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Overcoming Fear and Anxiety

By psychologist Magna Parks

Fear! Anxiety! Most of us have experienced these emotions at one time or another. They are not all bad. There are times when they can actually be beneficial in that they can motivate us, increase our productivity, and even enable us to protect ourselves when faced with danger.

For many, however, fear and anxiety are a problem. Some health experts report that fear and anxiety have increased in the United States since 9/11 and heightened even more with the economic downturn in our world. Anxiety disorders—a psychiatric term used for different forms of abnormal and pathological fear and anxiety—are the most common mental illness in the United States, affecting 40 million adults age 18 and older (18% of the US population). It is also one of the most common mental health problems on college campuses.

How does one know that anxiety has become a problem? It does the following:

  • disrupts daily activities
  • leads to easily feeling upset
  • lasts for an extended period of time
  • leaves one to feel out of control

If you or someone you know is having this type of debilitating experience, take heart. There is hope!

How to Overcome

It is important to point out that fear and anxiety are interrelated, but slightly different. Fear is an emotional response to known dangers or threats. Anxiety is a response to unknown ones. Even though they are different, they typically produce the same response when one is faced with either an actual or perceived threatening situation, including increased heart rate, tensing of muscles, shallow breathing, avoidance behavior, etc. For this article, we will address them as the same phenomenon.

If you are dealing with anxiety or fear that is affecting your life, you may consider consulting a health professional.

However, the following are steps you may be able to implement yourself.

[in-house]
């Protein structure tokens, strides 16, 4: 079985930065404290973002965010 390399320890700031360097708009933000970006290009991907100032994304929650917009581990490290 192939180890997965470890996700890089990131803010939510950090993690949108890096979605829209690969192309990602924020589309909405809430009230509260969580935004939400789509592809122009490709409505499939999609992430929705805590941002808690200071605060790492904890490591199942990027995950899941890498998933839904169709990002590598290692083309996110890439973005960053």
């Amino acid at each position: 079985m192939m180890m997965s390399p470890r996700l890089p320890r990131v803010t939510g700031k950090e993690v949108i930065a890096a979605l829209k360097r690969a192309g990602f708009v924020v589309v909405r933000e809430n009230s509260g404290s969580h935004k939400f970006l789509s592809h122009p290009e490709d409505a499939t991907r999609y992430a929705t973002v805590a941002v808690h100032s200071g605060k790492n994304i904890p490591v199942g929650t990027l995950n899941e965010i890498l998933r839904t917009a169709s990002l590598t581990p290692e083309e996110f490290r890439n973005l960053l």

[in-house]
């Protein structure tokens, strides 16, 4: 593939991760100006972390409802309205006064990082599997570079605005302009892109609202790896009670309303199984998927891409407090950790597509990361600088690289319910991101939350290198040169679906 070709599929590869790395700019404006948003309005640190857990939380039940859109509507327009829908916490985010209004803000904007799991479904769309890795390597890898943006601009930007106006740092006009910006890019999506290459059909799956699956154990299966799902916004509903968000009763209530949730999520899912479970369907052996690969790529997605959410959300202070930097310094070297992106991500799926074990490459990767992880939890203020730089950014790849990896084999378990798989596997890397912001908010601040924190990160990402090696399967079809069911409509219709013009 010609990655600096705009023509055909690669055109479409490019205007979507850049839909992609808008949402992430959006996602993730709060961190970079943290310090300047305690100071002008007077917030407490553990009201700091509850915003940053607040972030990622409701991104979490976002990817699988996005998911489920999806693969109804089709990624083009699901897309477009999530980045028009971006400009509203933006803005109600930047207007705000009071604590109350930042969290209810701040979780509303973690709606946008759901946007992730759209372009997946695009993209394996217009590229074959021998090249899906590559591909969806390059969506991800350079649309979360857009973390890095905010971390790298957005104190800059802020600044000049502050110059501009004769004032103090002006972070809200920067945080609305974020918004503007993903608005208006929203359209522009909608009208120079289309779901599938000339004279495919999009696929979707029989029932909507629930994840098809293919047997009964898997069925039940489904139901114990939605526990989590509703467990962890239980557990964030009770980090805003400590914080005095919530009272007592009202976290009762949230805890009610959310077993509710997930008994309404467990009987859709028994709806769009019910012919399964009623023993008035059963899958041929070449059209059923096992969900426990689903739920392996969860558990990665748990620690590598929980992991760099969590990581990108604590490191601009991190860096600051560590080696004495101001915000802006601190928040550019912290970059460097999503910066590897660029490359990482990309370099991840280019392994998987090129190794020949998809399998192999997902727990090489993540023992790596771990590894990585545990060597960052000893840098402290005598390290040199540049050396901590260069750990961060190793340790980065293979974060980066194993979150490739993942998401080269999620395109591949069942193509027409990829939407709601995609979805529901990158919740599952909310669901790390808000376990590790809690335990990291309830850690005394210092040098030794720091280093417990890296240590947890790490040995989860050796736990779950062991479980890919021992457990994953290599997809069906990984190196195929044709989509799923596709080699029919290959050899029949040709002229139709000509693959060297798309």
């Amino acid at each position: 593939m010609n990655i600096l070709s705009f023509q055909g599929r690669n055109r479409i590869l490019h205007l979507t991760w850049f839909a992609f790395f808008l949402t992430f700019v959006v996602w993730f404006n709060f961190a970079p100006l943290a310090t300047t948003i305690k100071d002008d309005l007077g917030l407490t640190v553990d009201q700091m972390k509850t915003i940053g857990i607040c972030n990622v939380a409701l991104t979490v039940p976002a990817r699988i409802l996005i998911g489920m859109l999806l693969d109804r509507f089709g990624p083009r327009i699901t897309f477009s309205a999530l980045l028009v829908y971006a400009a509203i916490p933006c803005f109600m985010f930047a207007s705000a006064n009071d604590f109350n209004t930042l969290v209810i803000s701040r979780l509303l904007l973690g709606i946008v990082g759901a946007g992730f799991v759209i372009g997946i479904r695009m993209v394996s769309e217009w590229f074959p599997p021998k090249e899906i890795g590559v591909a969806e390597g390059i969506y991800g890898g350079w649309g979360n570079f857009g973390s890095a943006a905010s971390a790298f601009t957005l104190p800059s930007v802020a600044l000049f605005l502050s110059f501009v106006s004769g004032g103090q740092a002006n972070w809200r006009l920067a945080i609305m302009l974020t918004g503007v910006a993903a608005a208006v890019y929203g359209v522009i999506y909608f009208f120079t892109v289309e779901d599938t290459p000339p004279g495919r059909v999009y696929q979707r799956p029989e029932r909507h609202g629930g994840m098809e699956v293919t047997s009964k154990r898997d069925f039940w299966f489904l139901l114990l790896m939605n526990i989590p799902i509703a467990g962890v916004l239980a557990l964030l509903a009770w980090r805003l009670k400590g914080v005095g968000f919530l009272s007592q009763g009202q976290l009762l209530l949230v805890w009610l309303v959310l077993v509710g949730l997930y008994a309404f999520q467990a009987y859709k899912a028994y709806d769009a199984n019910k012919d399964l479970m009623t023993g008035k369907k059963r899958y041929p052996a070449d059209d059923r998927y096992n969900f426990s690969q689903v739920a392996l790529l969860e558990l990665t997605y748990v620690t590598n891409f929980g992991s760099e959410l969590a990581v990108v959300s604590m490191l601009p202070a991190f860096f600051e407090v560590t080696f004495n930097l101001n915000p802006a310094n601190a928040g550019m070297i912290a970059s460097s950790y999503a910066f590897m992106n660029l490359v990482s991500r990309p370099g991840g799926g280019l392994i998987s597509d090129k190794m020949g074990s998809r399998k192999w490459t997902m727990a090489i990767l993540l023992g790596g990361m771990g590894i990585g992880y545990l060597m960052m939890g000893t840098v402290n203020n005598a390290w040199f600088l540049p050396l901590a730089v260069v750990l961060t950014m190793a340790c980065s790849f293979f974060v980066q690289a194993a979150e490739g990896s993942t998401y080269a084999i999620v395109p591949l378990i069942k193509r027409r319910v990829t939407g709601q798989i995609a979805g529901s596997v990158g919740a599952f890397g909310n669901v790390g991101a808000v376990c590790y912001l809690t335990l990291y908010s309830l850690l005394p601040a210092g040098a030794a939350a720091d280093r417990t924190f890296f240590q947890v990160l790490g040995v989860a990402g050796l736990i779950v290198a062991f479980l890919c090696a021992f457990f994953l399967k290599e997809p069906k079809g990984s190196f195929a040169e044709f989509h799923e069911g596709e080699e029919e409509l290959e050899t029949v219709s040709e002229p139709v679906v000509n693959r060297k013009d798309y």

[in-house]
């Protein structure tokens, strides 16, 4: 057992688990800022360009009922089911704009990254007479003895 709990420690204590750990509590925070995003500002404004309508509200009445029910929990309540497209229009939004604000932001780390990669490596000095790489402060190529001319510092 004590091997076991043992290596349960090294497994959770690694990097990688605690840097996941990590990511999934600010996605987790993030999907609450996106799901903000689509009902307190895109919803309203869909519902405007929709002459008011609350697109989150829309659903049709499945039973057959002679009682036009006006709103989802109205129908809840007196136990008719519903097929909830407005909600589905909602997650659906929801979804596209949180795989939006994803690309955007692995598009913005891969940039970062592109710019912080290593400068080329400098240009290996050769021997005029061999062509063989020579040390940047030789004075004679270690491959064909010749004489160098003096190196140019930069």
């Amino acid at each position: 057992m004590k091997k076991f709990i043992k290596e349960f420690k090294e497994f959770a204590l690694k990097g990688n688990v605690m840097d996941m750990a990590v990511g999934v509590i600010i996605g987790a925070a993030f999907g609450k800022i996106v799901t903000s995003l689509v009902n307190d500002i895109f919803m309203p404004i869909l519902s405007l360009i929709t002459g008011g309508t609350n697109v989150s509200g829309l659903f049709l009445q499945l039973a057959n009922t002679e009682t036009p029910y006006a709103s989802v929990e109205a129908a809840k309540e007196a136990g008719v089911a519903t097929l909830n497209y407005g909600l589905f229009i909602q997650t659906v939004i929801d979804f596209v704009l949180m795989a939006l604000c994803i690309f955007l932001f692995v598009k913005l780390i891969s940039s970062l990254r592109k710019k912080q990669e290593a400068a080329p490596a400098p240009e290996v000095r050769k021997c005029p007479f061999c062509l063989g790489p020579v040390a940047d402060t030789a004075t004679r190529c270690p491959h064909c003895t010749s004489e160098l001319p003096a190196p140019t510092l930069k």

• Acknowledge that you have a choice. You may feel that you cannot control your fears, but the truth is that you can. Once you acknowledge this and recognize that God has given you the power of choice, even in overcoming anxiety, this will be a springboard from which you can begin to take steps in the right direction.
  • Identify your “self-talk”—what you tell yourself when faced with a perceived or real danger. The wise man Solomon tells us, “As a man thinks in his heart, so is he.”

Many who struggle with anxiety and fear do so because they tell themselves things that are not necessarily true.

For example, I was recently talking to someone who used to be anxious about driving on freeways. She stated that she used to tell herself, “I won’t be able to drive next to big trucks” or “The traffic moves so fast that I will not be able to keep up.” Statements such as these are unproven assumptions that we make. This same woman told me that she overcame her anxiety by deciding to drive on the freeway. She discovered that she was able to drive near trucks and not be frightened by fast-moving traffic.

It may not be easy to conquer every apprehension.

But the point is that each issue can be addressed by asking, “What am I telling myself when I feel afraid?” and then addressing each thought with the truth.

For example, if you are faced with a fear that feels overwhelming, instead of saying “I can’t do this,” you can say, “Even though this is scary for me, with God’s help, I can do it.” Or, if you didn’t do well in a particular situation, instead of saying, “I am a failure. I can’t do anything right” you can say, “I am disappointed that I didn’t do well. But, this is not the end of the world. I will try again, or try something else.”